January 2014: American Journal of Pathology
Jing He, W Berkeley Kauffman, Taylor Fuselier, Somanna K Naveen, Thomas G Voss, Kalina Hristova, William C Wimley
Direct cellular entry of potentially useful polar compounds into cells is prevented by the hydrophobic barrier of the membrane. Toward circumventing this barrier, we used high throughput screening to identify a family of peptides that carry membrane-impermeant cargos across synthetic membranes. Here we characterize the plasma membrane translocation of these peptides with polar cargos under a variety of conditions. The spontaneous membrane-translocating peptides (SMTPs) delivered the zwitterionic, membrane-impermeant dye tetramethylrhodamine (TAMRA) into cells even when the conditions were not permissive for endocytosis...
October 11, 2013: Journal of Biological Chemistry
Jing He, Aram J Krauson, William C Wimley
We previously performed a lipid vesicle-based, high-throughput screen on a 26-residue combinatorial peptide library that was designed de novo to yield membrane-permeabilizing peptides that fold into β-sheets. The most active and soluble library members that were identified permeabilized lipid vesicles detectably, but not with high potency. Nonetheless, they were broad-spectrum, membrane-permeabilizing antibiotics with minimum sterilizing activity at low µM concentrations. In an expansion of that work, we recently performed an iterative screen in which an active consensus sequence from that first-generation library was used as a template to design a second-generation library which was then screened against lipid vesicles at very high stringency...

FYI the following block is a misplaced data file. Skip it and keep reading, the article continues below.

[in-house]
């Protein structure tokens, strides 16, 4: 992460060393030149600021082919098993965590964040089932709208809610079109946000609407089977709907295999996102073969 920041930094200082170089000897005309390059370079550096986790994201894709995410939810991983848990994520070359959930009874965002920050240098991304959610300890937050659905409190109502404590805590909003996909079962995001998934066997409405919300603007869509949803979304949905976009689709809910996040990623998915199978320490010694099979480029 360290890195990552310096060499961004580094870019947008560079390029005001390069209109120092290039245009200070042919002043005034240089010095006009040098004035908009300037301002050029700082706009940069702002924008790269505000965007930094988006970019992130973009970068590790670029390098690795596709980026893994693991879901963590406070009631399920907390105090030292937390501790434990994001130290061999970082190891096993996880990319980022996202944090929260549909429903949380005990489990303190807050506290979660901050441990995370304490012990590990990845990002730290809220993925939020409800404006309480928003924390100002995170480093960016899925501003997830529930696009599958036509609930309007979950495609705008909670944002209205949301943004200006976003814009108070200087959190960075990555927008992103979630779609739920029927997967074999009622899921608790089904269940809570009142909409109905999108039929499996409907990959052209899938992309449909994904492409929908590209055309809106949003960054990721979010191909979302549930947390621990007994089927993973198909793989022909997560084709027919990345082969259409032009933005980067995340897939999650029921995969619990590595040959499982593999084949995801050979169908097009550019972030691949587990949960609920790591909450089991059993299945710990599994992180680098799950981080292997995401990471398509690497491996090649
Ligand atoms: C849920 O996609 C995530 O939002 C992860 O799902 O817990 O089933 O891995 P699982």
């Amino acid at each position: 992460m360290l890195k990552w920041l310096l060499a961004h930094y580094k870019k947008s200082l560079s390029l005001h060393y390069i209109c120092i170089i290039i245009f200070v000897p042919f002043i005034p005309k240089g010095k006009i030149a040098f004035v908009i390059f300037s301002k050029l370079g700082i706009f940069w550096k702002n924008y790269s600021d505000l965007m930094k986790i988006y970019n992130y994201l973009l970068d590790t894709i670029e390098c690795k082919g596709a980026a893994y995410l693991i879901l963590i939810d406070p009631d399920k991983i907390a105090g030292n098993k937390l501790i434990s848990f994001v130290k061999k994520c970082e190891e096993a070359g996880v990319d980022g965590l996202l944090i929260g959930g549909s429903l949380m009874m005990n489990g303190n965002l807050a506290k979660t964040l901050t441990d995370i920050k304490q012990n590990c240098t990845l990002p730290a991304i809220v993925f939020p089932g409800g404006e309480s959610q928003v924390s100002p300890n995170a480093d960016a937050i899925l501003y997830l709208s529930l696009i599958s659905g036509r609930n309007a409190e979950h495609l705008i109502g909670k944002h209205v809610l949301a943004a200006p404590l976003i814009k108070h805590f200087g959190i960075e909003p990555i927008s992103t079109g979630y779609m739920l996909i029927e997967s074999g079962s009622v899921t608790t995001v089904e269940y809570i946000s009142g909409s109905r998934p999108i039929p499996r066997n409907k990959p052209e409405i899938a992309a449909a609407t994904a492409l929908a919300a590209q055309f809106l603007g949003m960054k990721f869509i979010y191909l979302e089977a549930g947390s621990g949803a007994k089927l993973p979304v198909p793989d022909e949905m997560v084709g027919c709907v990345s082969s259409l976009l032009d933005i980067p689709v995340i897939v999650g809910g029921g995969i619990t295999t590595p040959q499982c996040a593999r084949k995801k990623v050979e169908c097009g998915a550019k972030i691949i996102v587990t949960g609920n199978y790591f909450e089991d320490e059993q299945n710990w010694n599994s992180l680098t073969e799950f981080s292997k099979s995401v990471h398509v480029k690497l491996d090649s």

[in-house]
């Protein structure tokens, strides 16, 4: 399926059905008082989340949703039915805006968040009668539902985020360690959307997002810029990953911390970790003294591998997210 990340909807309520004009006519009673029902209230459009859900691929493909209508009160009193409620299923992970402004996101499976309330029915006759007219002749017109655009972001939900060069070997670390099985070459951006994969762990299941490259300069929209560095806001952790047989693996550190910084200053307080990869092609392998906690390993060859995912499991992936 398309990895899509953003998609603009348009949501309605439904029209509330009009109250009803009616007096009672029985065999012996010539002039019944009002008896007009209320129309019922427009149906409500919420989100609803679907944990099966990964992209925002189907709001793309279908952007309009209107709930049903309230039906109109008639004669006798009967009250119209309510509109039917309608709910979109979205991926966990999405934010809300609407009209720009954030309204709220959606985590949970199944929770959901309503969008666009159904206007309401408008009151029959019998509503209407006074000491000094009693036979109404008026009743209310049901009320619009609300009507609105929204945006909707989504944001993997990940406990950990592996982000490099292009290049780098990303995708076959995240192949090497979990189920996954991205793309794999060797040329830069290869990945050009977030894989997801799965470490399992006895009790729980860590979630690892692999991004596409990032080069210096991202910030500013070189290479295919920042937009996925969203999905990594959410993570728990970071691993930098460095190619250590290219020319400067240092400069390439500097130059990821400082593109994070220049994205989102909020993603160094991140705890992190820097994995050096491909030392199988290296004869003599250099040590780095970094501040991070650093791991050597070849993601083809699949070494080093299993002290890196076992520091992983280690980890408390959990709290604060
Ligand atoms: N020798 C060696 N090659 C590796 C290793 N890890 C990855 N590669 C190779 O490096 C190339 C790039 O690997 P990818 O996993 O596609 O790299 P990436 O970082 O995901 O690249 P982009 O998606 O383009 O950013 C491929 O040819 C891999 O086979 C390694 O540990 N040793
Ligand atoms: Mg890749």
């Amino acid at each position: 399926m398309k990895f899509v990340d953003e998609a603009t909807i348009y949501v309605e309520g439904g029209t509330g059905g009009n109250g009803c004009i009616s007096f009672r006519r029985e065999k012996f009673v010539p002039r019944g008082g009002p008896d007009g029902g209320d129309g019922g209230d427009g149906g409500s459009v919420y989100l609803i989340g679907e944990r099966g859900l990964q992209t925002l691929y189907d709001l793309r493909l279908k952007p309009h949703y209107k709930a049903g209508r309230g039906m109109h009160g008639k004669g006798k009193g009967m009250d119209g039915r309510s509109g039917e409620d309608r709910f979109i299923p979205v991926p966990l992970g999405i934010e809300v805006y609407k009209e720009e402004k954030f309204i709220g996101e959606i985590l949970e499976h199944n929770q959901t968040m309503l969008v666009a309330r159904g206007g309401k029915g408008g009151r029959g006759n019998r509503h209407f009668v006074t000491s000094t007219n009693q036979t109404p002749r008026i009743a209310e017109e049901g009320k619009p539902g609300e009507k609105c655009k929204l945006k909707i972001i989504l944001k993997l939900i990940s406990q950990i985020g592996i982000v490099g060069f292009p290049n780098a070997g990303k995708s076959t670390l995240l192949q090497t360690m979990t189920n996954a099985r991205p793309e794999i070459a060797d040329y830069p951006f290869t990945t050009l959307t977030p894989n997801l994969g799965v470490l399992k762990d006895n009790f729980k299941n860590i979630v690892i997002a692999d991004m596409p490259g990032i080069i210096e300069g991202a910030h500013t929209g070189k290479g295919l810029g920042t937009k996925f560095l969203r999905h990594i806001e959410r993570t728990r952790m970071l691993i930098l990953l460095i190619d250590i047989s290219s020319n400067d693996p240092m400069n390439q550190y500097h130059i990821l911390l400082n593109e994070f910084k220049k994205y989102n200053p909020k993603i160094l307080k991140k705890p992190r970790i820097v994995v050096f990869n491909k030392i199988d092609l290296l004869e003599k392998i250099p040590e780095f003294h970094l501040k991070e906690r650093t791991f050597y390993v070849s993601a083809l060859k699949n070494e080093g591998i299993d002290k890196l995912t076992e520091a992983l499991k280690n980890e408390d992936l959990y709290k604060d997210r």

January 2014: Biopolymers
Juan Cruz, Mihaela Mihailescu, Greg Wiedman, Katherine Herman, Peter C Searson, William C Wimley, Kalina Hristova
Using a high throughput screen, we have identified a family of 12-residue long peptides that spontaneously translocate across membranes. These peptides function by a poorly understood mechanism that is very different from that of the well-known, highly cationic cell penetrating peptides such as the tat peptide from HIV. The newly discovered translocating peptides can carry polar cargoes across synthetic bilayers and across cellular membranes quickly and spontaneously without disrupting the membrane. Here we report on the biophysical characterization of a representative translocating peptide from the selected family, TP2, as well as a negative control peptide, ONEG, from the same library...